District 8: Partisan Nonpartisans

D8: Ed Scruggs trailed by less than a percentage point on Election Night, capturing Circle C Ranch, the epicenter of his campaign, and the Y at Oak Hill, while Ellen Troxclair won the area around Brodie and the eastern stretch of 45, and could claim third-place Becky Bray’s Bee Cave territory in the run-off.
D8: Ed Scruggs trailed by less than a percentage point on Election Night, capturing Circle C Ranch, the epicenter of his campaign, and the Y at Oak Hill, while Ellen Troxclair won the area around Brodie and the eastern stretch of 45, and could claim third-place Becky Bray’s Bee Cave territory in the run-off.

Ed Scruggs vs. Ellen Troxclair

Ed Scruggs
Ed Scruggs

It's not the City Hall Ed Scruggs knew as a City Council reporter for KLBJ-AM in the early Nineties, but sitting beside Ellen Troxclair on the dais for the last forum before the run-off, it was as though he never left.

"I couldn't believe I was in a city where the City Council meetings led the news every night. It was a big deal." Scruggs went to KUT in 1992, where he helped produce SoundSight, a program that recorded newspaper articles for the blind. Eventually he sought a more lucrative career in clinical research for the pharmaceutical industry, before immersing himself in Circle C Ranch politics. Now he's the "progressive" candidate vs. the "conservative" – Democrat vs. Republican – in an officially nonpartisan race.

Ellen Troxclair
Ellen Troxclair

In what is known as the commuter district, filled with suburban homeowners – often obsessed with traffic issues – Scruggs and opponent Ellen Troxclair both support the proposed 20% homestead exemption on property taxes, but he insists the future Council should exercise caution.

"The homestead exemption is not a magic bullet, and if it's not handled correctly, it could make things worse. That's why I believe we should phase it in – not over 10 years. I think we should make a commitment to do it in three or four years," he said. Scruggs noted confusion from residents over the overall effect they might see. "Sometimes people think, when we talk about the homestead exemption, that it's going to knock their entire tax bill down 20 percent, and that's not the case. It's just [a portion of] the city's portion. I think the fact that the city doesn't have it [means] we're abdicating leadership on affordability."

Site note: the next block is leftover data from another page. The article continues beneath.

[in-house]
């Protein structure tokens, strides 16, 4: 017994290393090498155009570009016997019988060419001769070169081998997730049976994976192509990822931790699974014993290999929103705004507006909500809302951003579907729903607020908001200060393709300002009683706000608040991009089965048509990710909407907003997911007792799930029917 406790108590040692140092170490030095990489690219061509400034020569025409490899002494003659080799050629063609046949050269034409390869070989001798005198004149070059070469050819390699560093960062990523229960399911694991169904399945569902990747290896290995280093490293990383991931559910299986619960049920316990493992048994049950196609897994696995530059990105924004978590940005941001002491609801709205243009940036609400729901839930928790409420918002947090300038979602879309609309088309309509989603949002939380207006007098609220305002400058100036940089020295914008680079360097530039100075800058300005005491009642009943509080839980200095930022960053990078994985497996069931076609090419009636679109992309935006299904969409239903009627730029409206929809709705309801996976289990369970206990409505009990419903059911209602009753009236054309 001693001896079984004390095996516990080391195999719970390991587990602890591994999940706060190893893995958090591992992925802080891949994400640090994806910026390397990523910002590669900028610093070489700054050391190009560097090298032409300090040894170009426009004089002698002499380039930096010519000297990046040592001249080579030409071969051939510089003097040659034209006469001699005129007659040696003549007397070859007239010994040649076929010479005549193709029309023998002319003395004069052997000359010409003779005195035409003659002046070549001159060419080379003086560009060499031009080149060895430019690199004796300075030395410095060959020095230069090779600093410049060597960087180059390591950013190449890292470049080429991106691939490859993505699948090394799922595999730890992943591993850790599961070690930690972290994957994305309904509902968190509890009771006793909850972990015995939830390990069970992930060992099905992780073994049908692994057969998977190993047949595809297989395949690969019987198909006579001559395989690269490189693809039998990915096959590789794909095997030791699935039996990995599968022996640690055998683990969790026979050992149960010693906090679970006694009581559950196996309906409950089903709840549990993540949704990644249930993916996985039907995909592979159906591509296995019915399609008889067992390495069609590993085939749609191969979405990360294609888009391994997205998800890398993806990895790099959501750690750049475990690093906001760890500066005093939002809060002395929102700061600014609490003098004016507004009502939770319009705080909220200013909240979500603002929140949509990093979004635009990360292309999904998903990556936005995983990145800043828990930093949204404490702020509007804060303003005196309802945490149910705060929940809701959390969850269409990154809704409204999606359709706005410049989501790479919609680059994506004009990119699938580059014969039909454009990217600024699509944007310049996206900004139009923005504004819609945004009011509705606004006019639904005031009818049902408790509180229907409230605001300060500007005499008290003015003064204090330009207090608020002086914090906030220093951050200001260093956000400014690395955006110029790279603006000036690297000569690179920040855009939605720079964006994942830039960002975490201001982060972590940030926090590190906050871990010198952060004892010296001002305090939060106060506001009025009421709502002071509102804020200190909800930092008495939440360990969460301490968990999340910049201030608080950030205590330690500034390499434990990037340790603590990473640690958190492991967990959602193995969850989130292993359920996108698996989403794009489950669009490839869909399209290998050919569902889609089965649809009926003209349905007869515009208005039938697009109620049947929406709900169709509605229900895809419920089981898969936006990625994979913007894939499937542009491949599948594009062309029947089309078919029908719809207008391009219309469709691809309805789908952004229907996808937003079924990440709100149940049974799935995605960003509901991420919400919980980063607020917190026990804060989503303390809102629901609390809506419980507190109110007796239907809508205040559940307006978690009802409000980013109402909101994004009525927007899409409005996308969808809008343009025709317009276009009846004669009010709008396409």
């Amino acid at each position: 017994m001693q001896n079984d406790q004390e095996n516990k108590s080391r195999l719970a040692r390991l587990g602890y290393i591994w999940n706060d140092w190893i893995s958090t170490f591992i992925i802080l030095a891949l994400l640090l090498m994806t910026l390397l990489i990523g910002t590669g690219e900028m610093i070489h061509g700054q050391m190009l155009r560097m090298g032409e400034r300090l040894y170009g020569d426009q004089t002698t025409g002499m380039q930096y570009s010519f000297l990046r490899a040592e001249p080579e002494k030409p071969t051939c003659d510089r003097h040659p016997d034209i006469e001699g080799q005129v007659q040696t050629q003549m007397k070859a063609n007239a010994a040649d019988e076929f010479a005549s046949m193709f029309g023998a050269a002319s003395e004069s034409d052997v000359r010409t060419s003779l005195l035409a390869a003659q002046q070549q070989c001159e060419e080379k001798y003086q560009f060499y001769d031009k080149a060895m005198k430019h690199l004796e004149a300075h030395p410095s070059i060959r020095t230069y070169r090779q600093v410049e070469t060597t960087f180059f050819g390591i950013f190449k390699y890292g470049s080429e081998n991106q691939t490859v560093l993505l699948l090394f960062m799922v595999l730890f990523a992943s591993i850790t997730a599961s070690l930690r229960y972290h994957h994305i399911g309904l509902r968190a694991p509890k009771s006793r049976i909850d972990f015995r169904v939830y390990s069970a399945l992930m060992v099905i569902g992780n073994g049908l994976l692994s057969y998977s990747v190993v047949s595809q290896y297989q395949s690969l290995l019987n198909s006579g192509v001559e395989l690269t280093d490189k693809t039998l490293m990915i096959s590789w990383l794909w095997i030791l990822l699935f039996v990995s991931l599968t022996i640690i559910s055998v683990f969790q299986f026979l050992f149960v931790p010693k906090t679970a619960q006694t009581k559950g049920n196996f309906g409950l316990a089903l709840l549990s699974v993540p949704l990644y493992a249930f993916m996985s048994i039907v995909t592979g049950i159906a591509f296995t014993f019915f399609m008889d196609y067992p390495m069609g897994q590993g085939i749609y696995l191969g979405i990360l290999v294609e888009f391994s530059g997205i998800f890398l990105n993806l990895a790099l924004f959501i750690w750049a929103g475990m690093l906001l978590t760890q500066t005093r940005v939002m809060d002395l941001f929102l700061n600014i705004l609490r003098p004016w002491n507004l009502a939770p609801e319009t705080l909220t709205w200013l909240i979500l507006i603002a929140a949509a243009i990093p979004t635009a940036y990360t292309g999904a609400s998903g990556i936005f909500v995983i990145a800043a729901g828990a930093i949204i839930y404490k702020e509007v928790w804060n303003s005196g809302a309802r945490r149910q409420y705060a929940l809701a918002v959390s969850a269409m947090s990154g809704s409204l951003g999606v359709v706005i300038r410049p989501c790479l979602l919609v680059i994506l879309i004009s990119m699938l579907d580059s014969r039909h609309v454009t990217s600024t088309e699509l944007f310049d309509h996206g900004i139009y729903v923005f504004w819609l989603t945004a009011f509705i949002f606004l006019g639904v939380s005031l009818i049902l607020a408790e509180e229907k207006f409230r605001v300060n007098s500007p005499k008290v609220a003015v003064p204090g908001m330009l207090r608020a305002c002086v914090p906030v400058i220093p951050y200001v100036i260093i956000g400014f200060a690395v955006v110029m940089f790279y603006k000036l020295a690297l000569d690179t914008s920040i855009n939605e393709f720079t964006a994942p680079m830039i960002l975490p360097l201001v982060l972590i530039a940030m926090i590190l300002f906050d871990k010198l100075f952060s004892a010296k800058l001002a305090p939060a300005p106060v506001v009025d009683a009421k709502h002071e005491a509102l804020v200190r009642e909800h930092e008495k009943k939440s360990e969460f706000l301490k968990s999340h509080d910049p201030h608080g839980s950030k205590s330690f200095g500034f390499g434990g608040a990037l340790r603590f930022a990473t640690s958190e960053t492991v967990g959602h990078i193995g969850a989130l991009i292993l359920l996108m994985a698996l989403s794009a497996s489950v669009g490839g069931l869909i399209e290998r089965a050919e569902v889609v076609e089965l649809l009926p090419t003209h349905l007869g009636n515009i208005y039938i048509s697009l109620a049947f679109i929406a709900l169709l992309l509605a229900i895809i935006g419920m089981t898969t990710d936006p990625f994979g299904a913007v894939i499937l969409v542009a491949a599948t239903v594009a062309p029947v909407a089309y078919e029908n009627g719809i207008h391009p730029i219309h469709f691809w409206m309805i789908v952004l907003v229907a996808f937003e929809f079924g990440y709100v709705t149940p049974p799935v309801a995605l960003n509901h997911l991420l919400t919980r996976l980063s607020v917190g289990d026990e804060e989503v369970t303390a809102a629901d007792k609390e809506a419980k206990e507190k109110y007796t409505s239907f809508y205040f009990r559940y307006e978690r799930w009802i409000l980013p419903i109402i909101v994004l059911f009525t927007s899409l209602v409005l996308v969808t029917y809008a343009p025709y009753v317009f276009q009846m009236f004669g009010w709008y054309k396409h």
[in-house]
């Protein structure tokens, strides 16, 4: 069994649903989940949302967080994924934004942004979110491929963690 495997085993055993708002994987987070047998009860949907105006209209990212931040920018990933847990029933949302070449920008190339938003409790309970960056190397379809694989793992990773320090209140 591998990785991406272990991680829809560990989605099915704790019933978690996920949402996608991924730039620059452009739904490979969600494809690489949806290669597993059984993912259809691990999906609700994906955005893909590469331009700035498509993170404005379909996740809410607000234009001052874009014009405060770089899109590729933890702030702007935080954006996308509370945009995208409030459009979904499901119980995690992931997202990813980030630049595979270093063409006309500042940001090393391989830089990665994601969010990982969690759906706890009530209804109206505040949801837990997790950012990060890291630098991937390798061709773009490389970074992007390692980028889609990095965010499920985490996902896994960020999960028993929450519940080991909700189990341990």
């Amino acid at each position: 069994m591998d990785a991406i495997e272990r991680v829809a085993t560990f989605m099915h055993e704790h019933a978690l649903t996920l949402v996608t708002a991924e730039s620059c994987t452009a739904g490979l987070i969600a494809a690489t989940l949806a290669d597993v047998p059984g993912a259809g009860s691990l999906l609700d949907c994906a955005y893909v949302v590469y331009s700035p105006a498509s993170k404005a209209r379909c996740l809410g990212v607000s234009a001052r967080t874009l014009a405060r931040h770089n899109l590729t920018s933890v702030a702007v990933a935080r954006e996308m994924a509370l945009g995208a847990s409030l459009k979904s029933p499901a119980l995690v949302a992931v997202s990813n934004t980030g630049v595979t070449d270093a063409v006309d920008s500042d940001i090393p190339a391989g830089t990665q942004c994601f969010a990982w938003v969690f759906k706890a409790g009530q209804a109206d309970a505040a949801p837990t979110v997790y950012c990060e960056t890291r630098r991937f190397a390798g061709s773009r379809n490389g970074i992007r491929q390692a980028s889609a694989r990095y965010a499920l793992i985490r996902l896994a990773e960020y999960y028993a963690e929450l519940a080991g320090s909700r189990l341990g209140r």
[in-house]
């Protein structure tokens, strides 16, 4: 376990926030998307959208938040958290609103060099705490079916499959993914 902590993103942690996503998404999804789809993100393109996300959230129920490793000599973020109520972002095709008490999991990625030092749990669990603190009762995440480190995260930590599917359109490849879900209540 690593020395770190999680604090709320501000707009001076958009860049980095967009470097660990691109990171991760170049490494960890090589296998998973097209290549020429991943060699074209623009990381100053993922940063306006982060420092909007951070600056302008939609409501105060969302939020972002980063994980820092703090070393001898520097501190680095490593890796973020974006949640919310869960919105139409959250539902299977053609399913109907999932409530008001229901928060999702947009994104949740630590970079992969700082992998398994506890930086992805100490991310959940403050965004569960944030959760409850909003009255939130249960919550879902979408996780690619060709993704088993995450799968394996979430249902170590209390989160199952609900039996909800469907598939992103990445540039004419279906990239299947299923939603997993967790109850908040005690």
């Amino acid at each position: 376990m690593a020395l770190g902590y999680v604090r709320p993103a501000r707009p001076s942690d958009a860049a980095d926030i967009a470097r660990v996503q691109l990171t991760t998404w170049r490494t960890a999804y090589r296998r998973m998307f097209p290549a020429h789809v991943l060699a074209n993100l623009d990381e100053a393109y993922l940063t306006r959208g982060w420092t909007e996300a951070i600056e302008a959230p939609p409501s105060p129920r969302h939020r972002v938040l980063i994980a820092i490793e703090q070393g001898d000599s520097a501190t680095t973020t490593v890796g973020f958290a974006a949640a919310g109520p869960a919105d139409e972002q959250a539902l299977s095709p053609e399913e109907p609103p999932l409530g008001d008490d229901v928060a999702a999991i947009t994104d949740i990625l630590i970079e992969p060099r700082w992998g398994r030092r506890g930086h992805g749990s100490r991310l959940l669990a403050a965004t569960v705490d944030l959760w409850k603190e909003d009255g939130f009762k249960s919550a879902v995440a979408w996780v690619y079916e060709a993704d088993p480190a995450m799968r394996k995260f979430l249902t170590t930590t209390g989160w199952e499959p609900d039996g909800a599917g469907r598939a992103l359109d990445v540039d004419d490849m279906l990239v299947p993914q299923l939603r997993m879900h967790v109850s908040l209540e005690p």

In an empty City Hall room after her final forum, Troxclair, who takes issue with the Tea Party label that's been ascribed to her, recounted her rise from Capitol intern to working for Rep. Phil King, and finally to chief of staff to state Rep. Jason Isaac, R-Drip­ping Springs, for whom she's worked on state education policy and the budget. Though voters will remember her for the sheer repetition of her campaign's anti-tax message, Troxclair said her experience in the Capitol will help her deal with "micro-level issues" like flood protection and potholes.

Of her support from Jay Wiley, who failed to make the District 6 run-off, she said, "I've known Jay for years, and I have a lot of respect for him. He was one of the people I talked to when I considered getting in the race. He encouraged me to do it, and I'm very grateful that he did. I think he would've made a great Council person, but obviously respect the decision of the voters. In the meantime he's still going to do what he can to make sure a fiscal conservative view is represented at City Council. That's why he's so passionate about helping me."

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